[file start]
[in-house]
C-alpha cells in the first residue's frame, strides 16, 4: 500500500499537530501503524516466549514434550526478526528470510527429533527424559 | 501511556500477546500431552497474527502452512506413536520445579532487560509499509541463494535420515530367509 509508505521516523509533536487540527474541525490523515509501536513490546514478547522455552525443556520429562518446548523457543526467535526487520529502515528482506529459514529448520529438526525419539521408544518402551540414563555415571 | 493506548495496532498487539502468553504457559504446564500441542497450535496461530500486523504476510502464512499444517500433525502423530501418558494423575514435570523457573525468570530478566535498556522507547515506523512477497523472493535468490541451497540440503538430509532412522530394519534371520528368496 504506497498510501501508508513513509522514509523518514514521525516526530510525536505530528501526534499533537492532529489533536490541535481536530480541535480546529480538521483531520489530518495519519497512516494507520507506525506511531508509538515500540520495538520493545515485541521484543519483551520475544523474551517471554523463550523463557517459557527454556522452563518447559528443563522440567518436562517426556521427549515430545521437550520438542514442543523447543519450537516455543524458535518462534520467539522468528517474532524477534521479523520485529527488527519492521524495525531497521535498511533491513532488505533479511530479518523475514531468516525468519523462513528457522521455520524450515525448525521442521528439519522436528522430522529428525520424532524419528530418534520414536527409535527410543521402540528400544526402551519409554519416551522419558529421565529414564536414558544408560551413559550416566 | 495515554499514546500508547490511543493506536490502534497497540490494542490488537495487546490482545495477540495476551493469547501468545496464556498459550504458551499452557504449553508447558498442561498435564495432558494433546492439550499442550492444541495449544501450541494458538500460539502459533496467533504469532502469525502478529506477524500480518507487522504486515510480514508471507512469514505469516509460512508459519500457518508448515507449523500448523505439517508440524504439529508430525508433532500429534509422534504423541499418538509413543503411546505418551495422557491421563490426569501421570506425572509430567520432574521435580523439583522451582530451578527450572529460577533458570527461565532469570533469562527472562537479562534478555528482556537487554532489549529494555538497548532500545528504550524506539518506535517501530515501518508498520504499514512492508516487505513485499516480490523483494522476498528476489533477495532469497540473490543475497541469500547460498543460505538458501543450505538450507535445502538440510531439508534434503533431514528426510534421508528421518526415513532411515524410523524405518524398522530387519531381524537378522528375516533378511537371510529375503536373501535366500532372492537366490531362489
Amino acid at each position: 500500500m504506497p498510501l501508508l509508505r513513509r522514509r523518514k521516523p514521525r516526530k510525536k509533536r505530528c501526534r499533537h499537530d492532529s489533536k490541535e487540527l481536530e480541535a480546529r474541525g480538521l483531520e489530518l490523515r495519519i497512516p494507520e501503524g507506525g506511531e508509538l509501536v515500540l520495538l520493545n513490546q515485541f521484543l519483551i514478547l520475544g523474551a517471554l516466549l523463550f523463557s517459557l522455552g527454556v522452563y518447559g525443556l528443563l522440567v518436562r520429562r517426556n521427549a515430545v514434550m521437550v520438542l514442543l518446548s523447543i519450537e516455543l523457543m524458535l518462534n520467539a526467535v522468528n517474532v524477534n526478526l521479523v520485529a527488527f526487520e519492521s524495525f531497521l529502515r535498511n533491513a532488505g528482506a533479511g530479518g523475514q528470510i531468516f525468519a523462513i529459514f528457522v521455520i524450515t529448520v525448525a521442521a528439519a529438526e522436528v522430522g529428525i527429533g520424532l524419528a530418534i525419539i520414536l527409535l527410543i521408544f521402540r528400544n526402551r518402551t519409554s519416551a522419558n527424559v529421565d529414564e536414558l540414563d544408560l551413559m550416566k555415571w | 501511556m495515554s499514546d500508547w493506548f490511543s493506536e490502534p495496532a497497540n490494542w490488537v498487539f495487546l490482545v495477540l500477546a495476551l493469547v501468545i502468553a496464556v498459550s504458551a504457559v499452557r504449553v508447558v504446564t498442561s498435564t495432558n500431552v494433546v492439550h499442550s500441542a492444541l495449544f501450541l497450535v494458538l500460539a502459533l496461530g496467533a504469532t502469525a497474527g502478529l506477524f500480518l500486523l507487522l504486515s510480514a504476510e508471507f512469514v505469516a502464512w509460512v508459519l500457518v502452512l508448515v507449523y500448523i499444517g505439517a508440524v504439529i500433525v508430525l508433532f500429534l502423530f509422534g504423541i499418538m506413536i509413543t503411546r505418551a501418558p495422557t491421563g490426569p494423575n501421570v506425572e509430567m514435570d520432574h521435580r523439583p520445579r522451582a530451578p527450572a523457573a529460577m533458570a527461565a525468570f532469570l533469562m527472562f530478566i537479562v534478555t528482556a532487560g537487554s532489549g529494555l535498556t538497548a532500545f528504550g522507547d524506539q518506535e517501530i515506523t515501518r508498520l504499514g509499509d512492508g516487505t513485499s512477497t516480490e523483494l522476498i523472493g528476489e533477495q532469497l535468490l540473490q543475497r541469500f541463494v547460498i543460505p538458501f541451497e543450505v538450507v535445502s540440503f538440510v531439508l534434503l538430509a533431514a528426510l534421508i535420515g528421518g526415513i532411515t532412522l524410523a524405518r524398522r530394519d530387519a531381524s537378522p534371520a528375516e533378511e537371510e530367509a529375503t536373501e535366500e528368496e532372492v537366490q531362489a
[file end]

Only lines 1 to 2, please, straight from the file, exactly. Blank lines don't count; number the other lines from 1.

[in-house]
C-alpha cells in the first residue's frame, strides 16, 4: 500500500499537530501503524516466549514434550526478526528470510527429533527424559 | 501511556500477546500431552497474527502452512506413536520445579532487560509499509541463494535420515530367509 509508505521516523509533536487540527474541525490523515509501536513490546514478547522455552525443556520429562518446548523457543526467535526487520529502515528482506529459514529448520529438526525419539521408544518402551540414563555415571 | 493506548495496532498487539502468553504457559504446564500441542497450535496461530500486523504476510502464512499444517500433525502423530501418558494423575514435570523457573525468570530478566535498556522507547515506523512477497523472493535468490541451497540440503538430509532412522530394519534371520528368496 504506497498510501501508508513513509522514509523518514514521525516526530510525536505530528501526534499533537492532529489533536490541535481536530480541535480546529480538521483531520489530518495519519497512516494507520507506525506511531508509538515500540520495538520493545515485541521484543519483551520475544523474551517471554523463550523463557517459557527454556522452563518447559528443563522440567518436562517426556521427549515430545521437550520438542514442543523447543519450537516455543524458535518462534520467539522468528517474532524477534521479523520485529527488527519492521524495525531497521535498511533491513532488505533479511530479518523475514531468516525468519523462513528457522521455520524450515525448525521442521528439519522436528522430522529428525520424532524419528530418534520414536527409535527410543521402540528400544526402551519409554519416551522419558529421565529414564536414558544408560551413559550416566 | 495515554499514546500508547490511543493506536490502534497497540490494542490488537495487546490482545495477540495476551493469547501468545496464556498459550504458551499452557504449553508447558498442561498435564495432558494433546492439550499442550492444541495449544501450541494458538500460539502459533496467533504469532502469525502478529506477524500480518507487522504486515510480514508471507512469514505469516509460512508459519500457518508448515507449523500448523505439517508440524504439529508430525508433532500429534509422534504423541499418538509413543503411546505418551495422557491421563490426569501421570506425572509430567520432574521435580523439583522451582530451578527450572529460577533458570527461565532469570533469562527472562537479562534478555528482556537487554532489549529494555538497548532500545528504550524506539518506535517501530515501518508498520504499514512492508516487505513485499516480490523483494522476498528476489533477495532469497540473490543475497541469500547460498543460505538458501543450505538450507535445502538440510531439508534434503533431514528426510534421508528421518526415513532411515524410523524405518524398522530387519531381524537378522528375516533378511537371510529375503536373501535366500532372492537366490531362489